powerline networking

After moving into our new house, I contemplated running a pile of ethernet cables before we got the new carpets laid, as I have always had issues with wireless. In the end I didn’t find the time to rip up floorboards and skirting boards to lay the cables I wanted, and as it turns out the solid brick walls reduce the wireless networking strength down to almost useless (it sometimes connects upstairs, and sitting at the wrong side of the dining-room table loses the signal).

I decided that powerline networking might be a better solution. I looked at linksys’ range and decided on the PLK300 kit which is a 200mbpss kit with a 1-port adapter, and a 4-port adapter. I suspect that 200mbit means 100mbit/s in real terms as powerlines have only one pair of wires, so it is simples (as opposed to ethernet’s two pair that gives full duplex).

Getting the encryption was simple enough – press the right incantation of buttons, but I actually have no way of testing the encryption works. As for real-world speeds, I only get about 4-5Mb/s (32-40mbit/s) which is not as fast as I was hoping, but the wiring in my house is probably quite old and it is going from the downstairs power ring to the upstairs ring. I think it is probably fast enough, and as wireless is slower (and less reliable) the only other alternative is carving up the floor and walls to run cable – and I am too lazy…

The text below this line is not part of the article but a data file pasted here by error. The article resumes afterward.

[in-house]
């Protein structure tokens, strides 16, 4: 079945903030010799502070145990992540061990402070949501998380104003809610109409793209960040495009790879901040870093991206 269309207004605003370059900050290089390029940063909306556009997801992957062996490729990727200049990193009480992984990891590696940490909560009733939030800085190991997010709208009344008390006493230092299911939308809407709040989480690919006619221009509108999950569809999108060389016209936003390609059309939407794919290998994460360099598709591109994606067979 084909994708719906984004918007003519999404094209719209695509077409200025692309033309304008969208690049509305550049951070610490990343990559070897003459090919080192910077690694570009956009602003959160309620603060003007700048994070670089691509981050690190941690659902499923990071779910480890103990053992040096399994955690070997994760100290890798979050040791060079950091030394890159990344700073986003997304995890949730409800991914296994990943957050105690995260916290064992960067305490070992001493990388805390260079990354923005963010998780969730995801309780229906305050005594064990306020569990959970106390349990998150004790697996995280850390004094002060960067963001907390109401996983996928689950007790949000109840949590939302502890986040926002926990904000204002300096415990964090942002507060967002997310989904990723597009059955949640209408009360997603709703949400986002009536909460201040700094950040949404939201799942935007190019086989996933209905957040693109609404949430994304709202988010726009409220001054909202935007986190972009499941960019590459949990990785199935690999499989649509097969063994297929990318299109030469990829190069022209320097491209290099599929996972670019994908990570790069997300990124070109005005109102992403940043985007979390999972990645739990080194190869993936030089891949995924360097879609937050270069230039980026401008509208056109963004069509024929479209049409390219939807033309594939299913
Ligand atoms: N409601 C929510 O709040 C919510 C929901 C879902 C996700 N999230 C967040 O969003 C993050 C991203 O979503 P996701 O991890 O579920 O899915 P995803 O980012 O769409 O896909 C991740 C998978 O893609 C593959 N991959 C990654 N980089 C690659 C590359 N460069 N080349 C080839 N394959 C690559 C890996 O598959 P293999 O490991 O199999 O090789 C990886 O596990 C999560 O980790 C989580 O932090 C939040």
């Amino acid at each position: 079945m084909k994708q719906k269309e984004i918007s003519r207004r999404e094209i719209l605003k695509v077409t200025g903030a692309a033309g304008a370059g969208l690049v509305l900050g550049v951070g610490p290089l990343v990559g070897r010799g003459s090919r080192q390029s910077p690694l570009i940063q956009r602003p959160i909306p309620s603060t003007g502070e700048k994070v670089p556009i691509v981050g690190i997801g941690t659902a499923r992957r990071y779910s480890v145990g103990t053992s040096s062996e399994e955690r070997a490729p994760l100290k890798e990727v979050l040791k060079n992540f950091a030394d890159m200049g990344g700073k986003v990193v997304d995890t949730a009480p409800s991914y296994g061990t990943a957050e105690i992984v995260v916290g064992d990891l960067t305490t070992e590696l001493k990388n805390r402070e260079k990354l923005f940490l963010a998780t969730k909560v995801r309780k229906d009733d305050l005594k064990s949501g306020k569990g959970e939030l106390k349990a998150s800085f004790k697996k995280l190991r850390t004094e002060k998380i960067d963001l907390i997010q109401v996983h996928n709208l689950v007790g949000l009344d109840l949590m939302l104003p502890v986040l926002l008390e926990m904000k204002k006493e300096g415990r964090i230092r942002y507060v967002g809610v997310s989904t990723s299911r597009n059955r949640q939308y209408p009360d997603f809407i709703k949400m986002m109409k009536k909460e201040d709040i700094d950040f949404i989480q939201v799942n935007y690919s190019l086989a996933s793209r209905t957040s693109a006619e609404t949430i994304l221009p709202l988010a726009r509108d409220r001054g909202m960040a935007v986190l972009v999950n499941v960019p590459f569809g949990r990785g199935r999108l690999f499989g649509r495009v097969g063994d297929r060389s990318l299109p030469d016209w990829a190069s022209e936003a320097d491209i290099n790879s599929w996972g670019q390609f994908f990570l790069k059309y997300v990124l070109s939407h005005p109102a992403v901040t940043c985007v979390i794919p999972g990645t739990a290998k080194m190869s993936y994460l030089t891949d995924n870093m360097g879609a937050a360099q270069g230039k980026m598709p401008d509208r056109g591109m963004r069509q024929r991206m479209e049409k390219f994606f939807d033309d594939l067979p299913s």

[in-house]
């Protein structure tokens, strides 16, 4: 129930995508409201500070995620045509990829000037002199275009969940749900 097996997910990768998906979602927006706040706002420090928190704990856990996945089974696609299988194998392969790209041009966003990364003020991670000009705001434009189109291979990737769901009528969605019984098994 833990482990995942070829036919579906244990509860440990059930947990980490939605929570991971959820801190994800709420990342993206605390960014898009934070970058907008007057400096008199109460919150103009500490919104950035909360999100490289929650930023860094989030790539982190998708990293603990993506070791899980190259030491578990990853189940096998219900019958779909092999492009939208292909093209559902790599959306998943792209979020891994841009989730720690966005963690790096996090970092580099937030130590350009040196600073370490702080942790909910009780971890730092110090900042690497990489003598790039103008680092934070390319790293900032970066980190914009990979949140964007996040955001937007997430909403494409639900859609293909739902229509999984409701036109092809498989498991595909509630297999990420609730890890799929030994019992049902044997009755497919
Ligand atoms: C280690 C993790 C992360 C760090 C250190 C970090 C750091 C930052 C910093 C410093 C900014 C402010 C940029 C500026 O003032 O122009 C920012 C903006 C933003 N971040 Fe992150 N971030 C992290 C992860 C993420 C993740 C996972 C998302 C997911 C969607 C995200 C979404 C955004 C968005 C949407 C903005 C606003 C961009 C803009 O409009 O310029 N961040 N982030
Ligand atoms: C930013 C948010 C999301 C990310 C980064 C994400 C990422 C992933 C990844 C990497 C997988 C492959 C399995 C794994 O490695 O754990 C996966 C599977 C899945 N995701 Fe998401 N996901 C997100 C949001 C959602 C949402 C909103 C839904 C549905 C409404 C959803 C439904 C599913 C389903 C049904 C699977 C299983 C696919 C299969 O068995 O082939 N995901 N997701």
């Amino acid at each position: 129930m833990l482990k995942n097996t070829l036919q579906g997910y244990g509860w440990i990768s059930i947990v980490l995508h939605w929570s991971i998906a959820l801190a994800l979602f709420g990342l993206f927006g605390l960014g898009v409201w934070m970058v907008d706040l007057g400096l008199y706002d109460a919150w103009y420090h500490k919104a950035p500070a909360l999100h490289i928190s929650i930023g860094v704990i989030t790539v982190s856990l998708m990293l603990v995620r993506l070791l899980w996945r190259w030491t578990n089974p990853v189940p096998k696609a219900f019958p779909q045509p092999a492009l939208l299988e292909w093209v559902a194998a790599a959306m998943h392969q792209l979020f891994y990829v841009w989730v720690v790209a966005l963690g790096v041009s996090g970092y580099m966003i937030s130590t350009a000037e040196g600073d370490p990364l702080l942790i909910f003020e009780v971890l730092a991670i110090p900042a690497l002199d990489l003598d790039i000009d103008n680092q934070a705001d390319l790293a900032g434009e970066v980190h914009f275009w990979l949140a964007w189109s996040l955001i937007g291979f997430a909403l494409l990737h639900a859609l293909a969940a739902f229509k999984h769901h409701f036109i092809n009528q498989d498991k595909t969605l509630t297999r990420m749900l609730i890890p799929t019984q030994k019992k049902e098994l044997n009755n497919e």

Of course, as the devices are just ethernet bridges, it works seamlessly with linux and my existing network, and has almost no configuration. The power rating of these devices totals about 50W, but they seem to use less than that according to my Current Cost meter.

About Anton Piatek

Professional bit herder, amateur photographer. Linux and tech geek
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One Response to powerline networking

  1. Richard Appleby says:

    I have some very early (2mbps) powerline kit, and I agree that it does work very well, up to a point. However, as soon as you start networking across mains circuits, going back through the consumer unit, the performance drops badly. It’s all to do with reflections from the connections in the mains wiring, and sadly the majority of mains wiring has a lot of connections – usually every plug and switch, as well as all the connection boxes that you can’t see hidden away in the voids.
    Also, the signals are not supposed to be able to traverse your meter, so your encryption is (in theory!) only needed if someone can tap into “your” side of your electricity meter. Of course, since its there, and trivial to set up, you may as well use it 🙂

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